Read the article and choose the correct option


A study of multitasking

Technology increasingly makes it possible for people to do more than one task at a time, for example moving between browsing the web and using other computer programs, talking on mobile phones while driving, or flying a jet and monitoring air traffic. Indeed, the word describing this – «multitasking» – has gone from being invented to being commonly used in everyday life in a remarkably short time. A recent study has looked at whether multitasking is purely beneficial or has a downside, especially when the tasks being done together are complicated ones.

The researchers concluded that when people are multitasking, they are using what they call «executive control» processes. These processes concern different parts of the brain and involve the brain allocating different mental resources to different tasks and deciding which tasks are more important than others. The brain’s executive control gives the appropriate resources to the different aspects of tasks, such as understanding what the task requires, thinking about what to do, and taking action.

The researchers conducted an experiment into how much time was lost when people repeatedly switched between two tasks. The tasks varied in terms of how complex they were and how familiar the subjects were with doing those tasks, and they included such things as solving mathematical problems and classifying geometric objects. The researchers measured how long it took the subjects to carry out the tasks and considered the speed in connection with whether the tasks were familiar or unfamiliar, and whether the rules for doing them were simple or complicated.

The results of the experiments were the same for every kind of task. In each case, the subjects lost time when they moved from one task to another, and the amount of time they lost increased when the tasks were complex or unfamiliar. When they were familiar with a task, they were able to adapt to changing to it and get on with it much more quickly. The researchers say that these results indicate that the brain’s executive control consists of two separate stages. They called the first stage «goal shifting», meaning a preference to do one of the tasks rather than the other at a particular moment. The second stage they named «rule activation», meaning moving from engaging with the rules associated with how to go about one task to engaging with the rules involved in doing the other task. The second stage, rule activation, takes a significant amount of time, and this delay multiplies when people keep switching between tasks. The result is that quite a lot of time is lost when multitasking, in comparison with the time that would be taken if each task was completed separately.

This has major implications for multitasking, suggesting that although people may think that it saves time without affecting efficiency, in reality it actually takes more time, and this may have an adverse effect on efficiency. In the case of someone using a phone while driving, multitasking could mean that they are not in full control of their vehicle during the short period when they are switching to using the phone.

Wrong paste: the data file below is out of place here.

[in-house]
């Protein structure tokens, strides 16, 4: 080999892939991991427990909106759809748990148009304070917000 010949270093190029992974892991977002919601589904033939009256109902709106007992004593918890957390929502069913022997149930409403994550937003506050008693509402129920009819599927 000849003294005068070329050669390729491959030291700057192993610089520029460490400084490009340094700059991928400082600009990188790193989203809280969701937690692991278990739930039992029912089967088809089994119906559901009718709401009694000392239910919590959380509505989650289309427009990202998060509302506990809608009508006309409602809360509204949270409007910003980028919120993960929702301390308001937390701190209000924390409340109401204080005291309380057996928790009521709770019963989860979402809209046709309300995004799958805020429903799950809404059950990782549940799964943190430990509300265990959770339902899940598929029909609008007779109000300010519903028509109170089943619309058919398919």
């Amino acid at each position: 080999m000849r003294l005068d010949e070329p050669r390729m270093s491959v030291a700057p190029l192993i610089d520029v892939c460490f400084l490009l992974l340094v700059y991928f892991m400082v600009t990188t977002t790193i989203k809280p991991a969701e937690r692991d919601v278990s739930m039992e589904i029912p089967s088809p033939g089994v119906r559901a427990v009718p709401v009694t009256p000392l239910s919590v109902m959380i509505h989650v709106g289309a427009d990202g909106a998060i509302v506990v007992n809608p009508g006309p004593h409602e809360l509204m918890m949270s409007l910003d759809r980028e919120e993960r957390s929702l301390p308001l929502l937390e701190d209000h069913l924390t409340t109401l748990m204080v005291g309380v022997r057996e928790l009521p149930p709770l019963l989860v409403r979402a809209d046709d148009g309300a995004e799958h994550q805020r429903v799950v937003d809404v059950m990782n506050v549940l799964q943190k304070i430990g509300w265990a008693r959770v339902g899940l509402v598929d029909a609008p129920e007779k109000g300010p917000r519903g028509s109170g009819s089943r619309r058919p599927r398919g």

The researchers feel that their research has important consequences for multitasking. Their conclusions regarding executive control and how it works may, they believe, help people to look for strategies that will enable them to operate in the most efficient way possible when they are multitasking. And an understanding of executive mental control could have an impact on the design of the technology involved in such areas as operating aircraft and air traffic control, as well as other activities where the interface between humans and computers is crucial to efficiency.

In addition, there are other possible applications of this research. Understanding how people function while multitasking could assist with recruitment, training, and assessment of personnel in the workplace. It could also have an influence on government and industrial regulations, assist in the diagnosis and treatment of brain-damaged patients, and increase our general understanding of how the brain works.

Read the instructions

🔗Writing criteria


You need to write an article for an English-language magazine.

1. Choose one of the areas:

  • People’s work-life balance
  • Family life
  • How people spend their free time

2. Think about the ways this area has changed in your country in the last 20 years.

3. State whether you think the changes are positive or negative (pros and cons).

Plan your article in the box below.

Write an article for an English-language magazine. Use some of the phrases from the list below

Involving the reader

  • Are you thinking of … ?
  • I’m sure you’ll agree …

Developing your points

  • Let’s start with …
  • Another advantage of …
  • On top of that, …

Giving your own opinion

  • I think that …
  • In my opinion, …
  • It seems to me that …


  1. Read the topic and the questions carefully.
  2. Plan what you are going to write about.
  3. Write the text according to your plan.
  4. Check your writing before sending it for evaluation.
  5. Learn the rules and see the sample 🔗here.
  6. Please use 🔗Grammarly to avoid spelling and some grammar mistakes.

«Changes in my country»

Read the task and make a 3-minute speech

🔗Speaking criteria

listen and speak_Lesson

Choose one of the topics and express your opinion on the given statement:

Topic 1. Material world

«These days people are encouraged to be too materialistic.»

Topic 2. Time management

«It is better to be very busy than not busy at all.»

Allow your browser the access to the microphone, press the button «Record» and record the speech you have prepared

If you open the lesson plan you will be able to assign separate pages as homework or all the homework pages at once.

Урок Homework Курс
  • Grammar challenge
  • Vocabulary chase
  • Listen and choose
  • Reading comprehension
  • Can you write?
  • Speak your mind
  • Homework